a pent torrent ; then it turned into the Con
dotti ,and flowed along like a flaming lava cur
rent. Body after body of chanting brother
hoods stalked by, singing aloud the funeral
plaint in thenight. The echoes of one solemn
Litany came streaming back with the smoke
and flame of the torches, as if to link them
selves to the sad anthems sung by succeeding
troops of monks. It was very grand and pic
ture-like, a fit funeral for this eminent sculp
The second great man who has died is
Cardinal de Reisach. The news reached Rome
on Tuesday night from Upper Savoy. I was
at a dinner-party on that evening. A Mon
signore attached to the Papal household took
me'into the table. On our way we talked of
the Cardinal, and the prelate said:
" Even as we speak, the news of his death
May be here; for the last we heard from him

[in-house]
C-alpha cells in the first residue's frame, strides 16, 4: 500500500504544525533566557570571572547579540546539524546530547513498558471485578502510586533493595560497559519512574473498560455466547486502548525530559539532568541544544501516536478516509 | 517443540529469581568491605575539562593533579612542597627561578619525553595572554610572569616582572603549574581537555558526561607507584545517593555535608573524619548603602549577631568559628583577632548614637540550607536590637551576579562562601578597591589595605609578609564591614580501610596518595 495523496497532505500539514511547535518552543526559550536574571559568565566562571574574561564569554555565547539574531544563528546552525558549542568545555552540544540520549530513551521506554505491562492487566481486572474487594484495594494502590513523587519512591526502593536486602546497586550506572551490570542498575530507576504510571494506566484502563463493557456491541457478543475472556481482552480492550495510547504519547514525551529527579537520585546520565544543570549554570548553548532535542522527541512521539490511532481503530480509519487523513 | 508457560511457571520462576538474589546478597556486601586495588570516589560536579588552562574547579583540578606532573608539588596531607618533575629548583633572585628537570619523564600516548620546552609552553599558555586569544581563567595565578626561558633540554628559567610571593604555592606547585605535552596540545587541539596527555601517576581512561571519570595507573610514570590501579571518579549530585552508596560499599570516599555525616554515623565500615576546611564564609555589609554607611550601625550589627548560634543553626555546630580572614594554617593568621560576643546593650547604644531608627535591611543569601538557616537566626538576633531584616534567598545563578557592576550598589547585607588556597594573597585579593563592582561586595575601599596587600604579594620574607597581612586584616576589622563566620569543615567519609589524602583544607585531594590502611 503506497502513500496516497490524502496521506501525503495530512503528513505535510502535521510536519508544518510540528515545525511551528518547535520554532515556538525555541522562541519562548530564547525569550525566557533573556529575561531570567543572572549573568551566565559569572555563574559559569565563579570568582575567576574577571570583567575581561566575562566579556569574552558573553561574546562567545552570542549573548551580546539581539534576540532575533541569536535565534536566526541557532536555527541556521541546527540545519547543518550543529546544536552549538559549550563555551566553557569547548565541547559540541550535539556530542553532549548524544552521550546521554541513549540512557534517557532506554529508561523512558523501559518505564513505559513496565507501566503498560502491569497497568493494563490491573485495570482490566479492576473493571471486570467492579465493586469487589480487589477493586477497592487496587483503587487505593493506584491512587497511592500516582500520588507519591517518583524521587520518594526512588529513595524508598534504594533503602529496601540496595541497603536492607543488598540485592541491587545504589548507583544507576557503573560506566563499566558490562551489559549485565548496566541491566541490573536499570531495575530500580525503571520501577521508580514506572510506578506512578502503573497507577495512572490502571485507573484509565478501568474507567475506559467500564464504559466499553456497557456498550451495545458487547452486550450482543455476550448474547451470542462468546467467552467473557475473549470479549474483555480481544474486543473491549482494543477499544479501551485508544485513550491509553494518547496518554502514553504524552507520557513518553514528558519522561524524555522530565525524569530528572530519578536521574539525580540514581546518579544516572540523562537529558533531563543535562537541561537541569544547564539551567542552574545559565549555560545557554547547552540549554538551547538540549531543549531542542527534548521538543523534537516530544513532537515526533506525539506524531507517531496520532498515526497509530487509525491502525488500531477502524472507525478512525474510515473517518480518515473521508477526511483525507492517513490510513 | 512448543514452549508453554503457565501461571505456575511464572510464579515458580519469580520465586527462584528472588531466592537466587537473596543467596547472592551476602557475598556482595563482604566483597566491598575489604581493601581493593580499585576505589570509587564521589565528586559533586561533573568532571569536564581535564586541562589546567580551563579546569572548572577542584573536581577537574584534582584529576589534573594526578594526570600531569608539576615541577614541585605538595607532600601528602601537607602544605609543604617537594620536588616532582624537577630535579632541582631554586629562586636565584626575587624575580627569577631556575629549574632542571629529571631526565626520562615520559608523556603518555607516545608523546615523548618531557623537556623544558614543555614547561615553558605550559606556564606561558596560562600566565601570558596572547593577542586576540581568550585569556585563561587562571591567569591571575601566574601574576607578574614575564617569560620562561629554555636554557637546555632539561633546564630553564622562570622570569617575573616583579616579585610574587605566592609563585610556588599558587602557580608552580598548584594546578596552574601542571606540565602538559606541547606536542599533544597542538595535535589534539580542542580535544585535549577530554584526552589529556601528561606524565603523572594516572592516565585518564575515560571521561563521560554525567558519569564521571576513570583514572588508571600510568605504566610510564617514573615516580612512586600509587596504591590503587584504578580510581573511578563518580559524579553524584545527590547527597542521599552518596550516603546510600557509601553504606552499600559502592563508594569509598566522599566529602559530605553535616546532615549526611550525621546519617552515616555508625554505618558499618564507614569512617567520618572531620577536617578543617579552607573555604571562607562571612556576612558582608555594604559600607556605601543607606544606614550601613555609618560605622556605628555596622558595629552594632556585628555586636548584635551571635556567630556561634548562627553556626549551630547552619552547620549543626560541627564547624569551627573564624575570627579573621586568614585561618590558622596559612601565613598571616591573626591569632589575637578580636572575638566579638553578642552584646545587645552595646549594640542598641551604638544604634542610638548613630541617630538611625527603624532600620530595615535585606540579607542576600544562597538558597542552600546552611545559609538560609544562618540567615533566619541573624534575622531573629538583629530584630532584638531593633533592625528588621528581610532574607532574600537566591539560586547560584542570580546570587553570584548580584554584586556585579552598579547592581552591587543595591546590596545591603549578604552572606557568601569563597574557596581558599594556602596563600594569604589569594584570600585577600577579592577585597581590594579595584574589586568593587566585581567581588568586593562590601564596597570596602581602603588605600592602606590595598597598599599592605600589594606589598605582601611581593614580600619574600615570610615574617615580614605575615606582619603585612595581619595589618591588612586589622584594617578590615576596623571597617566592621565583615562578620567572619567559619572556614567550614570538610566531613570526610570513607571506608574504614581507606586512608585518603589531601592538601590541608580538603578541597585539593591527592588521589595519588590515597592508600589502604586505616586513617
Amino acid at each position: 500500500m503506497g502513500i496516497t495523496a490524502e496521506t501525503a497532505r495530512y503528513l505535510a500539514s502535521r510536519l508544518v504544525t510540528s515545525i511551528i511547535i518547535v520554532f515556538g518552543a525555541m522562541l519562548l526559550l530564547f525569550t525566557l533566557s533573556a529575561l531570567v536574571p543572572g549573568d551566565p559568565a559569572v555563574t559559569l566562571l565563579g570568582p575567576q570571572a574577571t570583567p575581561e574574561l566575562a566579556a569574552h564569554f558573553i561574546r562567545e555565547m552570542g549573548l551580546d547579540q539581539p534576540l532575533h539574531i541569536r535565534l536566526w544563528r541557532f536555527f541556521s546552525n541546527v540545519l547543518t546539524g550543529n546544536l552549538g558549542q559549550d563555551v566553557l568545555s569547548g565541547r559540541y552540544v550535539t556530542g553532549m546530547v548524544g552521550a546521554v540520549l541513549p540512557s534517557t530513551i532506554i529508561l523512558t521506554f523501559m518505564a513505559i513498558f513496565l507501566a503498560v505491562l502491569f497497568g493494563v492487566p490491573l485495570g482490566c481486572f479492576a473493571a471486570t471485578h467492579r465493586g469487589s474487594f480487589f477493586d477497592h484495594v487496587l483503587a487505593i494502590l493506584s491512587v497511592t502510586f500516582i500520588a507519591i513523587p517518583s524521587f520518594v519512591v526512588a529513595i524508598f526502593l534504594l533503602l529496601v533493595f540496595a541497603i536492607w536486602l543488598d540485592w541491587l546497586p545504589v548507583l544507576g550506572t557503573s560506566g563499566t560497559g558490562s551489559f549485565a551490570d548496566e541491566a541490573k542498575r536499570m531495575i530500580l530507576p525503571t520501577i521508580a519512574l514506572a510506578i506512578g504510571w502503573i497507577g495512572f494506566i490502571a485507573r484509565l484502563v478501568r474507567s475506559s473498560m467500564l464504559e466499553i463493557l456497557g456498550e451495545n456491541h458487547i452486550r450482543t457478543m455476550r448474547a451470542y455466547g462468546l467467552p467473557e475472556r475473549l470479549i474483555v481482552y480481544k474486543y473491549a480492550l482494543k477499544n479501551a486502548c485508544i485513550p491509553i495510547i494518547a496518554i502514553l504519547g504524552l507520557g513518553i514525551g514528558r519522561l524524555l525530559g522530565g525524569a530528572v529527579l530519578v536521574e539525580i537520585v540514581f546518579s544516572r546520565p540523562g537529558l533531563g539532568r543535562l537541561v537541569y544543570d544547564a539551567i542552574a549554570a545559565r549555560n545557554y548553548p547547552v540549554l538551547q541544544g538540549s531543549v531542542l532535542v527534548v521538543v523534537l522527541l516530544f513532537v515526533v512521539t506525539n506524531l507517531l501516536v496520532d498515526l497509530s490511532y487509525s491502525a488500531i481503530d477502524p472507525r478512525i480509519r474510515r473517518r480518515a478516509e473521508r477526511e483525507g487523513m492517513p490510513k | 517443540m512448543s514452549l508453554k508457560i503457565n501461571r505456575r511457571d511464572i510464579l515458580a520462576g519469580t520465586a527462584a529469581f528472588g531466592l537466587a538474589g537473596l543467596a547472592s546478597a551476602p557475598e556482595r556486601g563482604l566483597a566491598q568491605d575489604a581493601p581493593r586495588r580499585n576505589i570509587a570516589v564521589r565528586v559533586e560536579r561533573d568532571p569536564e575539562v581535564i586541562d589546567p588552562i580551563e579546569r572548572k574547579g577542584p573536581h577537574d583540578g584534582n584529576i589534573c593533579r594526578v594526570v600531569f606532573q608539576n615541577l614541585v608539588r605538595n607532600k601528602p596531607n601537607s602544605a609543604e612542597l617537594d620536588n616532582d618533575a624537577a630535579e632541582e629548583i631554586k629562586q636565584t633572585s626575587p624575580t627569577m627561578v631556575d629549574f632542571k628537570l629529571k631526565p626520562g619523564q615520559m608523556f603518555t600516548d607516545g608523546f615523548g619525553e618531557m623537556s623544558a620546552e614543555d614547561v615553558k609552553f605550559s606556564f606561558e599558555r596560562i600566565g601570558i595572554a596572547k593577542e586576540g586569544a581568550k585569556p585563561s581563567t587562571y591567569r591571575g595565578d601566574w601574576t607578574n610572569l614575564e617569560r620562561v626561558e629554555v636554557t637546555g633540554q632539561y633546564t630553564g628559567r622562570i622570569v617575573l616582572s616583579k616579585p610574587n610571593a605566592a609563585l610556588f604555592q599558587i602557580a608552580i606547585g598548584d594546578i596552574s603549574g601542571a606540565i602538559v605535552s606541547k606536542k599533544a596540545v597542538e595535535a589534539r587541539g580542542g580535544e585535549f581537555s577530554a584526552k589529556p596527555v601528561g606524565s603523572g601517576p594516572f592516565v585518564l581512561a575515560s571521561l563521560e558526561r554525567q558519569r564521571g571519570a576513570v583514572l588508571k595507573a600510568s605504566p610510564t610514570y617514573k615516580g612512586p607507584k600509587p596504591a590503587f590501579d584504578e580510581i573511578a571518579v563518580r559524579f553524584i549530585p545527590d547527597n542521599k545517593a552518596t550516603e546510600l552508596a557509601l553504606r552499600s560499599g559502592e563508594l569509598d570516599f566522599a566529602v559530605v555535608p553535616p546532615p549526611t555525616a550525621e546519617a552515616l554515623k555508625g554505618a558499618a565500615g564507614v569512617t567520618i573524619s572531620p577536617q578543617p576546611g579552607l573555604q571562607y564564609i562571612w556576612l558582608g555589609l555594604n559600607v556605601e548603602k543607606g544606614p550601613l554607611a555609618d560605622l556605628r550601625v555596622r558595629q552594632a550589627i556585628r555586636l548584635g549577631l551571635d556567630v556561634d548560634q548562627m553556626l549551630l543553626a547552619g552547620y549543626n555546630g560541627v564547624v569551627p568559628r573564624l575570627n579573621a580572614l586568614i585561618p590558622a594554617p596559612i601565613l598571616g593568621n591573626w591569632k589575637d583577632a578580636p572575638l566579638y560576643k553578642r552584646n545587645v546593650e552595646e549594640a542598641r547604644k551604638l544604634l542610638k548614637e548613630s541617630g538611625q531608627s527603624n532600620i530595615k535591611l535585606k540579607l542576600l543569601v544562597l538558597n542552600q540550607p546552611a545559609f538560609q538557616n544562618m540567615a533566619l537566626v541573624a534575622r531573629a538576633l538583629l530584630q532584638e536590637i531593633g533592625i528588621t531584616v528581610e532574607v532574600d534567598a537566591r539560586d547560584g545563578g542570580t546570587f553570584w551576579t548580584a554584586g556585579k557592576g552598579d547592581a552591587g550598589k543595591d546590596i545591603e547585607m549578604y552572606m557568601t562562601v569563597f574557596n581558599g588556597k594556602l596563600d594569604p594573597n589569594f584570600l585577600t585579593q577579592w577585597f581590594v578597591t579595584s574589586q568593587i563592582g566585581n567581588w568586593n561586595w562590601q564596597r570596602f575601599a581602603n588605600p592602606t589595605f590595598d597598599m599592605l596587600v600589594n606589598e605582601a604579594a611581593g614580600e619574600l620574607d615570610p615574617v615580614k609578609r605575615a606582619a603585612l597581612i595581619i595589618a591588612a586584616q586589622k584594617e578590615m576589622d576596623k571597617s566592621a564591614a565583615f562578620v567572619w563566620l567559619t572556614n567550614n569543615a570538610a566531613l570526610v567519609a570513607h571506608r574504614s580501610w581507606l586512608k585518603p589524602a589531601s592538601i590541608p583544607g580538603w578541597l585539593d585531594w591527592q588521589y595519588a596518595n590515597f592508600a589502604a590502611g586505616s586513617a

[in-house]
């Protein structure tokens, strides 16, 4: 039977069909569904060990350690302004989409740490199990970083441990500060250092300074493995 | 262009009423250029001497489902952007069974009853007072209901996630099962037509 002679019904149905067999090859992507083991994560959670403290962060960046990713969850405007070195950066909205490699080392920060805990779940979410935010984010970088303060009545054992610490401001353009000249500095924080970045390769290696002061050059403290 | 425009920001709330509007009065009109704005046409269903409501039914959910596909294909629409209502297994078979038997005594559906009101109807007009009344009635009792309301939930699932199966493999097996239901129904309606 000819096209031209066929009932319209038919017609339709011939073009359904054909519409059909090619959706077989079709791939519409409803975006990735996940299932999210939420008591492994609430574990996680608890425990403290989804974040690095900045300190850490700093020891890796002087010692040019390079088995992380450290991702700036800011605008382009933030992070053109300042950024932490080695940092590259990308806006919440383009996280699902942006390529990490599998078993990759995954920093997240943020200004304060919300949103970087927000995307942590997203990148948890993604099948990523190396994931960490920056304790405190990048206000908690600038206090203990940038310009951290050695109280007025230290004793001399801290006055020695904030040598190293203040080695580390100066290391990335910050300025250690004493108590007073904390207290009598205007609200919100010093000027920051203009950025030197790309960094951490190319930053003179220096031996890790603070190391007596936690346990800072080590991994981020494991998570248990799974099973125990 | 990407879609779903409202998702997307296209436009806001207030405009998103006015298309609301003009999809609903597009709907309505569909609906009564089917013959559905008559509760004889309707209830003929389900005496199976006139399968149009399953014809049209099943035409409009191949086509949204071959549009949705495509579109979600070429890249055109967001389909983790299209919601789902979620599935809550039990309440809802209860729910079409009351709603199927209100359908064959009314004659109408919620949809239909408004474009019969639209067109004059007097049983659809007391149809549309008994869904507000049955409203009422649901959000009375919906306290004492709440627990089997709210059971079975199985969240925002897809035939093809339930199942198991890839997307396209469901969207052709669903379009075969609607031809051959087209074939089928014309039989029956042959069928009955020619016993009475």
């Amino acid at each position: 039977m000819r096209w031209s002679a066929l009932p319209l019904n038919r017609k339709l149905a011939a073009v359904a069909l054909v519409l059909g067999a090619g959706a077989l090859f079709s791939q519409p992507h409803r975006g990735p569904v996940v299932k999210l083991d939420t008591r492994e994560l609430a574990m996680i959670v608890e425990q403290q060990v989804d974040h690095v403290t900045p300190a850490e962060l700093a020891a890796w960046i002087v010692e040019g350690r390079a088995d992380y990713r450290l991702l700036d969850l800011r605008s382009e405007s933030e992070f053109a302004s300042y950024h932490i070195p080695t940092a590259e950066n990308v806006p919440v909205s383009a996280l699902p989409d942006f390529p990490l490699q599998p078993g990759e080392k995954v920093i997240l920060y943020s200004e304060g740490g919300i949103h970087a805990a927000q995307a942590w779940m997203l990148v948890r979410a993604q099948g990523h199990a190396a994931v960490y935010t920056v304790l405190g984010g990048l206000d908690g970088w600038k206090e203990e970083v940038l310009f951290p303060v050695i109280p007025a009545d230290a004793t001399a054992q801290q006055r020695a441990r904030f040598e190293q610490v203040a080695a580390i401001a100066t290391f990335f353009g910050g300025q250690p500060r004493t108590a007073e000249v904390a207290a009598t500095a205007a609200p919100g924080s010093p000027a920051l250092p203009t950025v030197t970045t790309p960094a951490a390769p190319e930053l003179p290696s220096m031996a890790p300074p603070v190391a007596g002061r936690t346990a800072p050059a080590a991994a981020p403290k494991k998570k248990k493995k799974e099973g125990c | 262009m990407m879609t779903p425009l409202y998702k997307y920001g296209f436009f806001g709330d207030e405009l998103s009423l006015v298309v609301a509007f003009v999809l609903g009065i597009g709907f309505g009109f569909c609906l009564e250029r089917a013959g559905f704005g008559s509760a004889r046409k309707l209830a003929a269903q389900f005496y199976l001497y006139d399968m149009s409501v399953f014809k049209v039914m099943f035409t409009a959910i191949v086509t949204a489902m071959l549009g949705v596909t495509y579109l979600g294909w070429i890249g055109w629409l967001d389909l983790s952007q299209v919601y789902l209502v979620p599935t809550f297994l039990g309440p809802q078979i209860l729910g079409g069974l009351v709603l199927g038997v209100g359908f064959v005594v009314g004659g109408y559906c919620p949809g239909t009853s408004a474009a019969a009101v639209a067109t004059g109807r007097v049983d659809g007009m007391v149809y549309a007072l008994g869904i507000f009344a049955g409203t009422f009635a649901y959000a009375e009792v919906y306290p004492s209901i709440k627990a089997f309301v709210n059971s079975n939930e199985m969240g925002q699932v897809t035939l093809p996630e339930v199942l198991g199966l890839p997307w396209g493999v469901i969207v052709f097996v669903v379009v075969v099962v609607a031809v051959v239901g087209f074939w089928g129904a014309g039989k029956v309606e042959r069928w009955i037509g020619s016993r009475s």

gave us no hope."
Poer„Cardinal de .R eisach ! When I first
came to Rome, last year, it seemed to me that
everything centered in his Eminence. He
was the leading spirit in so many works. He
was always a busy, active man. From his
youth he- was -noted - ter - his capability- and
energy. lie was one of the leatling students in
• the famous German College at Rome. Then
rector of the Propaganda.. After this he was
made'BiShop of Eichstadt. His first 'step was
to establish an. Episcopal Seminary, which
soon ranked among the first of. such institu
tions on the continent. Then he was made
Archbishop of Munich; and the Cardinal's
hat did not linger long on theroad, for, like
Emerson's Guy, he was one of those mortals
' "Had se sped his wise affairs;
That he caught Nature hales snares.
Stream could not so perversely wind,
ittit coth.el Ony's was there to grind."
Pretty soon he became Cardinal Prefect Of
studies in Rome; and when poor Monsignore
Talbot went mad last year, of, copric his of !
!ices fell into the lucky do Reisach's lot ; among
others, the: Protectorship of the English Col
lege. He was also appointed Presideht of the
Politico-Ecclesiastical Committee'of the (EcM ,